A coalition of countries is trying to block underwater mining, negotiations for which resumed less than two weeks after a historic agreement to protect the high seas.
Less than two weeks after the historic agreement to protect the high seas, negotiations on underwater mining resumed this weekend in Jamaica. The international seabed authority, which belongs to the UN, is meeting its council for a fortnight in Kingston to try to make progress on the delicate question of the exploitation of the deep seabed, in which there are mining deposits in particular.
Industrialists are already in the starting blocks to send machines to 4,000 meters deep, capable of harvesting the funds to bring to the surface polymetallic nodules which are like black potatoes loaded with metals and which could interest industries. of energy transition.
A race against time
This is no longer science fiction: the machines exist. And a countdown has been launched by Canadian industrialists to try to obtain an operating license. Time is running out, says Anne-Sophie Roux, who is part of the “Sustainable ocean alliance”: “A race against time was activated in June 2021 by a Canadian mining company called The Metals Company which basically gives all member states of the International Seabed Authority two years to agreement on a mining code, that is to say a regulatory framework, before opening the way to the mining of the seabed. So there, it is urgent to find a way to stop this race against time .”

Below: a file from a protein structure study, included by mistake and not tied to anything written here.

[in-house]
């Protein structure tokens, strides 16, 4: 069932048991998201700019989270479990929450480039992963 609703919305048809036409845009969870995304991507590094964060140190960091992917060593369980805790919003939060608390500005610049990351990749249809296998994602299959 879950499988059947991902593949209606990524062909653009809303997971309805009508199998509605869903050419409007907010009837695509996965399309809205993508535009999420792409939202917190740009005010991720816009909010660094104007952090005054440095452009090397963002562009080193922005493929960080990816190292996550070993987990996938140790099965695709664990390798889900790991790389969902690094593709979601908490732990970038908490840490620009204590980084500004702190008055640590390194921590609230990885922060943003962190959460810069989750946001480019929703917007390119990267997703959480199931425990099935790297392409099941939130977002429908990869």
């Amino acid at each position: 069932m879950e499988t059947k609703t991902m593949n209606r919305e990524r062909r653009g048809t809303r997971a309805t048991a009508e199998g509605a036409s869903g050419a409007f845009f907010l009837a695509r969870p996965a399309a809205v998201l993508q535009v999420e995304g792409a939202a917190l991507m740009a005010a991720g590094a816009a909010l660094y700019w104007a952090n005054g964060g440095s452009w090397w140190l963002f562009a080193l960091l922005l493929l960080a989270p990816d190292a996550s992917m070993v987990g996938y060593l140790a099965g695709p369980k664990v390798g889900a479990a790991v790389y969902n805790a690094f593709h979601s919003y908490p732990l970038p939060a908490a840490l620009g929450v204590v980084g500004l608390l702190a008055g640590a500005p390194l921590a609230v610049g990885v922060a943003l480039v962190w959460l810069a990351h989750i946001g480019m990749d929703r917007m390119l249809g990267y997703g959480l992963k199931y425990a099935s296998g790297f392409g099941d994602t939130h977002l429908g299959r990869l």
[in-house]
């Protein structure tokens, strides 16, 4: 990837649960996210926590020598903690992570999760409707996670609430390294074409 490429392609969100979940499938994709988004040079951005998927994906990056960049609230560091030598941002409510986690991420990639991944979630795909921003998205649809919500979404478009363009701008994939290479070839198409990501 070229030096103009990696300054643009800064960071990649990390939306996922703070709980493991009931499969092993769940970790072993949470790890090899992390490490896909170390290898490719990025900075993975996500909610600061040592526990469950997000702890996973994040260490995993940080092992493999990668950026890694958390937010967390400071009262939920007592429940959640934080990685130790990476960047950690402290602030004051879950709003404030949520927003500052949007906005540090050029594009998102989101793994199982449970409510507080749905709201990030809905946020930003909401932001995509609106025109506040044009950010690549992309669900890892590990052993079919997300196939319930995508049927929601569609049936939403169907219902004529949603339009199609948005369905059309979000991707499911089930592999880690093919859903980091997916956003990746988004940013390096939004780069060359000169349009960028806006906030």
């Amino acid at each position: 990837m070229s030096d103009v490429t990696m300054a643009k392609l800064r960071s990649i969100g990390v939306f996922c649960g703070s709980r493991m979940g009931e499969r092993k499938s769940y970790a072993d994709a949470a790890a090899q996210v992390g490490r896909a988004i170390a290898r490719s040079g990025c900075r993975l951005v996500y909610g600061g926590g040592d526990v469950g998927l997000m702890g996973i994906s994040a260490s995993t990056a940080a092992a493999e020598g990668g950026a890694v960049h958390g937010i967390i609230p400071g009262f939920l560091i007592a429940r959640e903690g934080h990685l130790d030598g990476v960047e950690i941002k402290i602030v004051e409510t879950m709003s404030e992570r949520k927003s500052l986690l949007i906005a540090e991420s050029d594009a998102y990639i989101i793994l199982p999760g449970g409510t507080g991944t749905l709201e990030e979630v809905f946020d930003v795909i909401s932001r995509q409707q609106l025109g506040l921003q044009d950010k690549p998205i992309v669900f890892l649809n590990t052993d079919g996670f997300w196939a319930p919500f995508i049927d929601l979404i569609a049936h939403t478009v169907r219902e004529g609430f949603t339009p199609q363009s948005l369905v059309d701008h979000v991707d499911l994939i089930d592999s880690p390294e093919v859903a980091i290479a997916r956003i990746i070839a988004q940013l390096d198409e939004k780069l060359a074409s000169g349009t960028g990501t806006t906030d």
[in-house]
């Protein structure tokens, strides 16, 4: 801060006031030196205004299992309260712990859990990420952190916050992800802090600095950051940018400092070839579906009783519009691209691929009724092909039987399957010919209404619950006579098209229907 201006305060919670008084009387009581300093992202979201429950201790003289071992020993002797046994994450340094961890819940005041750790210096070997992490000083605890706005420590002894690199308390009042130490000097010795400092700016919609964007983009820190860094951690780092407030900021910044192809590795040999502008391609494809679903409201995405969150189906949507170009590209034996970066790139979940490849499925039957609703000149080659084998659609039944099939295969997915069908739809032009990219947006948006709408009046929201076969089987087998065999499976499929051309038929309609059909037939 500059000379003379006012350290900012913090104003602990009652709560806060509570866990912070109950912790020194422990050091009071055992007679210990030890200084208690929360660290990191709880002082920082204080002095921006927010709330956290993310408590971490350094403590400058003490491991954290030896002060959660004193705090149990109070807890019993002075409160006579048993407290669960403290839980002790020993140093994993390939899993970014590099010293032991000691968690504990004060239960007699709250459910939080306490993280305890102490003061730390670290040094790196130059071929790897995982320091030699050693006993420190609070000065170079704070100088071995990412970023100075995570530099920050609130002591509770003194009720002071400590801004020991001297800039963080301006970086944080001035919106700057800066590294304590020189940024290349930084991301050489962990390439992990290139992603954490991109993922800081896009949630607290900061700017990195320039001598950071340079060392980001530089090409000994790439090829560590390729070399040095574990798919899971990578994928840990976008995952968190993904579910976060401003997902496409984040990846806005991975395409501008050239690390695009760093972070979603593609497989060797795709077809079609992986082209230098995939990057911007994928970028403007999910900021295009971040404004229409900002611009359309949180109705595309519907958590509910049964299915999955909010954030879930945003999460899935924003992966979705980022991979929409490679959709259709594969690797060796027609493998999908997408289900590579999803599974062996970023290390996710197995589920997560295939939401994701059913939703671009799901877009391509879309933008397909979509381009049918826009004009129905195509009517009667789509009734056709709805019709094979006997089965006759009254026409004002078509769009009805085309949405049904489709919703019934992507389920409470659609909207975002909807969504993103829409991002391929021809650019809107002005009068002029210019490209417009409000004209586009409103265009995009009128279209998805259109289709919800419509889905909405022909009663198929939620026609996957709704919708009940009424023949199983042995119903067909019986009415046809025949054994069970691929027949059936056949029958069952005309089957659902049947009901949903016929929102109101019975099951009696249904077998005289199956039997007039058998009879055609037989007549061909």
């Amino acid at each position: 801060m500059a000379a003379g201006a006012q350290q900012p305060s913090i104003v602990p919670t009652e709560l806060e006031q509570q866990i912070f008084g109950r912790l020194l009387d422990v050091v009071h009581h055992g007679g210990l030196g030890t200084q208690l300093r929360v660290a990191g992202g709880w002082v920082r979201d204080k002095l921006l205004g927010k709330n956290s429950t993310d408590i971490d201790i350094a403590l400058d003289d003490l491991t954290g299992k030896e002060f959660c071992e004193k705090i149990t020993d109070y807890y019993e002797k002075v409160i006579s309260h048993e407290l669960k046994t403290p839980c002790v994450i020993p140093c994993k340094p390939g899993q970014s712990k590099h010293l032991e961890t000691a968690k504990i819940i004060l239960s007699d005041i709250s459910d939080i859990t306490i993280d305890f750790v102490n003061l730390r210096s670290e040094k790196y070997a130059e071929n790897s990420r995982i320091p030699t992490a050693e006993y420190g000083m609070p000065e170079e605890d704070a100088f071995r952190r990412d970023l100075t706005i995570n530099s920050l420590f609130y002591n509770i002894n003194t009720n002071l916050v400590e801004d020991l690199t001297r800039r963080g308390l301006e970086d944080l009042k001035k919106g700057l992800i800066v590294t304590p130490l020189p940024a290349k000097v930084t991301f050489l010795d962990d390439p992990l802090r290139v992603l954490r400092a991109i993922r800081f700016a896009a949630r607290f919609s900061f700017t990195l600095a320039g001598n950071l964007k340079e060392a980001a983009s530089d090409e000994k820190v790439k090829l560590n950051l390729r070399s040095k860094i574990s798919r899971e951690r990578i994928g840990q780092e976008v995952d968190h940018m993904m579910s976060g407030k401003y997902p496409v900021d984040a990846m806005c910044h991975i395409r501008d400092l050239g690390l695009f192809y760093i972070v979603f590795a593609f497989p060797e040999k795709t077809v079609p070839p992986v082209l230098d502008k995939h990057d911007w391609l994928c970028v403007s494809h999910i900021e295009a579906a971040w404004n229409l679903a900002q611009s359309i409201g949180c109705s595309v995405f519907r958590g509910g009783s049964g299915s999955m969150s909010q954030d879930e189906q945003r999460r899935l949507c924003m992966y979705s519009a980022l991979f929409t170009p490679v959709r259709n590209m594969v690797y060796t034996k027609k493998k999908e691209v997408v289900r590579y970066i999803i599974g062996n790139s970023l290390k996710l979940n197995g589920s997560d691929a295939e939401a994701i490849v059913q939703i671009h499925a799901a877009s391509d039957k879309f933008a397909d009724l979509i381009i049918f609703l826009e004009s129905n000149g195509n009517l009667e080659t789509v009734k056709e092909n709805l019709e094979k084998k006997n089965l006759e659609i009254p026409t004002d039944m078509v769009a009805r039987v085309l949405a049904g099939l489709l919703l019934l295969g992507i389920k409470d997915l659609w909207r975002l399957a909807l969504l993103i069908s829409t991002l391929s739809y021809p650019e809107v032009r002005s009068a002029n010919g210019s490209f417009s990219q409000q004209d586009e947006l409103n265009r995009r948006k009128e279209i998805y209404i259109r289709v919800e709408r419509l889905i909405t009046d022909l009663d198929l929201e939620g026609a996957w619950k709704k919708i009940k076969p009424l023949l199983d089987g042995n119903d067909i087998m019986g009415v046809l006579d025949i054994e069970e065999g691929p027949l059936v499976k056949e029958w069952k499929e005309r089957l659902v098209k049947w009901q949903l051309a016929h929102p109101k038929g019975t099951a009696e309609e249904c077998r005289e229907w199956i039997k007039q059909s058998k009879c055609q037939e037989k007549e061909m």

States believe today that the mining code will not be adopted in time. and this risks leaving the field open to industrialists for exploitation. Which would be catastrophic, believes Francois Chartier of Greenpeace: “We will end up with an exploitation without a legal framework, without a mining code, without taking environmental threats into account, and companies that would start to exploit the nodules while the mobilization, including States, is strong and that more and more more states oppose it.”
A coalition of sixteen countries is trying to build a front
In an attempt to block the partisans of exploitation, a coalition of sixteen countries, including France, will try to build a front. Emmanuel Macron has come out in favor of the ban. “The idea is to achieve a moratorium for a period of fifteen to twenty years, to be able to see all the scientists, underlines Olivier Poivre d’Arvor, the president’s envoy. We only know 3% of the seabed today, and this would allow us to have sufficient data to be able, perhaps in 20 years, to meet again and find out if we have the capacity to seek what we need.”
The battle of the deep seas will last at least until next July. Proponents of the moratorium hope that the momentum of recent major ocean summits will work in their favor.